Kerry manager Peter Keane must make some big calls as The Kingdom set sail on their 2021 All-Ireland quest, writes Adam Moynihan
One hundred and thirty-seven minutes. A little over two hours. That’s how long Kerry’s championship lasted in 2020.
The aim will be to get a little over two months out of it this time around but, with no safety net in place, it’s impossible to look beyond the Munster quarter-final against an ever-improving and potentially dangerous Clare side. This Kerry team have been bitten once. They will be on high alert in The Park on Saturday.
Over the course of a promising league campaign which included a draw with the champions and blowout wins over Galway and Tyrone, plenty of players put their paws up for starting berths. Now, Peter Keane and his selectors have some huge calls to make, none more so than deciding who will contest the throw-in at 7pm tomorrow evening.
In previous years, David Moran’s inclusion was a foregone conclusion so long as he was physically able, but there is a growing sense that his place is no longer set in stone. The veteran sat out the Tyrone drubbing a fortnight ago and apart from a fine first half against Galway (the first 35 minutes of the season) his form has not been great.
No one can deny Moran’s talent and the physical presence he provides, but there are concerns in some quarters about his ability to get around the pitch at his age (he is 33 on Tuesday), especially given his history of serious injuries.
As an elder statesman and one of a select few with senior All-Ireland medals to his name, he is a leader of this team. However, you have to wonder if, at times, he tries to assume a little too much responsibility, particularly in key moments. In two of the past three seasons, Moran has taken and missed Kerry's last shot in an elimination game (Monaghan in 2018 and Cork in 2020). In the drawn match against Dublin in 2019, he took the ball into contact and turned it over, which resulted in the opposition getting an equalising free at the other end.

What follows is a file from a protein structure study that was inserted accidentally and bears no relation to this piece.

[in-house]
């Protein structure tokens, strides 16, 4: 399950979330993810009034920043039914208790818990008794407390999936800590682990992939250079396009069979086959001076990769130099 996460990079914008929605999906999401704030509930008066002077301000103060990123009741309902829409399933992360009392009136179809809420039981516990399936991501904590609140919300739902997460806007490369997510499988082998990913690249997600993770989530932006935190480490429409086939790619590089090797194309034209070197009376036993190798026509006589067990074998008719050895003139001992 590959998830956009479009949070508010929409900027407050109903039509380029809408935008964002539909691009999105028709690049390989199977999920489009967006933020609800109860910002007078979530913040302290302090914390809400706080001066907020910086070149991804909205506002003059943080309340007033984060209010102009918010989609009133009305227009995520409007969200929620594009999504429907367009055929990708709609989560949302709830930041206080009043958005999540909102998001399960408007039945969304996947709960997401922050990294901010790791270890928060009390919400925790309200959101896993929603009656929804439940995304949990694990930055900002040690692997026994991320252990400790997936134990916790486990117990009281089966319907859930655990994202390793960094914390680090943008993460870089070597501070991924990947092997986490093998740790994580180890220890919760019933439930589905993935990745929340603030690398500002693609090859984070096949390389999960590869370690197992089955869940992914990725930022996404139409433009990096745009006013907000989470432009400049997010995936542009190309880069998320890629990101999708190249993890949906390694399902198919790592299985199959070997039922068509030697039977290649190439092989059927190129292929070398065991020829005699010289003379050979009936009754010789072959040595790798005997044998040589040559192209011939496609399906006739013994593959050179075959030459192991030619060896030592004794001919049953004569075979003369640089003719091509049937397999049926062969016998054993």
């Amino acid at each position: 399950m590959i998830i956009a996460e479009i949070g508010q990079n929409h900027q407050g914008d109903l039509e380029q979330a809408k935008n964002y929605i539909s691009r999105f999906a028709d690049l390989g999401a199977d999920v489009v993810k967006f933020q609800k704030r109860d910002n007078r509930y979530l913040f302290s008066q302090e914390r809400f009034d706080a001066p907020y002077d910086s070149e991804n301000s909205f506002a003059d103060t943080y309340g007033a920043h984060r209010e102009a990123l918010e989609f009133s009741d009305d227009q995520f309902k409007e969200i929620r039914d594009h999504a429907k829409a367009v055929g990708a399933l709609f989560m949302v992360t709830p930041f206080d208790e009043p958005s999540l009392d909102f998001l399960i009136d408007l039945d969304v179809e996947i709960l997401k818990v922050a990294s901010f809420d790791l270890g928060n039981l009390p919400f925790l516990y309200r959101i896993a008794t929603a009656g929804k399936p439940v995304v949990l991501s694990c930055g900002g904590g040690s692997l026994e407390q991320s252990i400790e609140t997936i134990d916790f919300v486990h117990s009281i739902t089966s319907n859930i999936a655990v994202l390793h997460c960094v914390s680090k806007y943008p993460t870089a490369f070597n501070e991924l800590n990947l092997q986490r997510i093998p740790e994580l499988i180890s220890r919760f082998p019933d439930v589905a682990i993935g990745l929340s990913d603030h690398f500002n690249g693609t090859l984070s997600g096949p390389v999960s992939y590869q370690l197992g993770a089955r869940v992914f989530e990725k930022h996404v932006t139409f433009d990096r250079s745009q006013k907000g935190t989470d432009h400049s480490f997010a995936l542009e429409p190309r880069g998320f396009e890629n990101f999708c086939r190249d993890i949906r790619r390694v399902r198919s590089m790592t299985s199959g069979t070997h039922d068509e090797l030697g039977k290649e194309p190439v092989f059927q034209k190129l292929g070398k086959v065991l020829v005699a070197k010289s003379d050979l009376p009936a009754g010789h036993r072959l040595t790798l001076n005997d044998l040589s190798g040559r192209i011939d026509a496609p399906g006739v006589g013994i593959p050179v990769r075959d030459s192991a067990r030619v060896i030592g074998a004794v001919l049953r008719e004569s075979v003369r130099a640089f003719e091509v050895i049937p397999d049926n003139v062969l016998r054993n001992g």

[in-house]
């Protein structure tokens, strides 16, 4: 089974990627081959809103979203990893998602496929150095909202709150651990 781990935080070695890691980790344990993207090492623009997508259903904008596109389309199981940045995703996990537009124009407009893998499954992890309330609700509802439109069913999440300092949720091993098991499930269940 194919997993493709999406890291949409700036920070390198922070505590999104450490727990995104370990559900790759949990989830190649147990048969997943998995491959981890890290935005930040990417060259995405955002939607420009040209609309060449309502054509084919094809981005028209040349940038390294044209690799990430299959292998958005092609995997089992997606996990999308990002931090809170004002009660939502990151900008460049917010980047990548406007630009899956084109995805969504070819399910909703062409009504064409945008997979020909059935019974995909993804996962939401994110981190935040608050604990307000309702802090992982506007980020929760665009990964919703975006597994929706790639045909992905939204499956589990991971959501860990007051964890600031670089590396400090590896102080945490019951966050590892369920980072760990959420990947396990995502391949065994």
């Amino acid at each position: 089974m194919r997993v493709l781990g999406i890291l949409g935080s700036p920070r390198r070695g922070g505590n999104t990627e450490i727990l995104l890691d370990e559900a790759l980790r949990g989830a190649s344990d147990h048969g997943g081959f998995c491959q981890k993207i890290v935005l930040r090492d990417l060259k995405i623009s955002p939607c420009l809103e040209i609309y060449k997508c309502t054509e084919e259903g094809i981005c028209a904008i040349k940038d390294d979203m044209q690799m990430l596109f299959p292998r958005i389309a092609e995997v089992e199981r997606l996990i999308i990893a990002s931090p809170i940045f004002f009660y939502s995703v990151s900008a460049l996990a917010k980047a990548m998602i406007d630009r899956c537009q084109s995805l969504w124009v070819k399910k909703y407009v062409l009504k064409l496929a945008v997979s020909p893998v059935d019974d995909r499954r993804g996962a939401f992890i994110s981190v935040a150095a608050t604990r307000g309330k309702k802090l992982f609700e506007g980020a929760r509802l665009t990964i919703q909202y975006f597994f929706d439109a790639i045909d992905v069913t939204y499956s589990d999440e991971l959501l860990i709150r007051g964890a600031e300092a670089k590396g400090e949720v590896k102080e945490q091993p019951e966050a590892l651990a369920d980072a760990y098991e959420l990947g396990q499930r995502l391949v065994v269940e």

Maybe it is unfair to highlight these individual errors – if you went through each of the aforementioned games you would see every single player making a mistake at one point or another. But it does seem as though Moran has developed a habit of trying to drag Kerry over the line almost singlehandedly. He is a terrific footballer who is capable of doing that, but at the same time he is not Kerry’s best player. In clutch moments, the ball should be in David Clifford’s hands 10 times out of 10. If that is literally impossible in a given situation, Seán O’Shea is next up. And I don’t think it’s an insult to David Moran to say that.
Do Kerry have the midfielders to win without him? That’s up for debate. Diarmuid O’Connor has made great strides this year and Kerry supporters are rightly enthused by the 22-year-old’s progress, but he isn’t the finished article just yet. Jack Barry and Adrian Spillane provide athleticism and physicality, but they can’t match Moran for sheer skill.
Peter Keane will be hoping that the Rahilly's man is saving his best for the championship. He has shone on the big stage plenty of times throughout his intercounty career.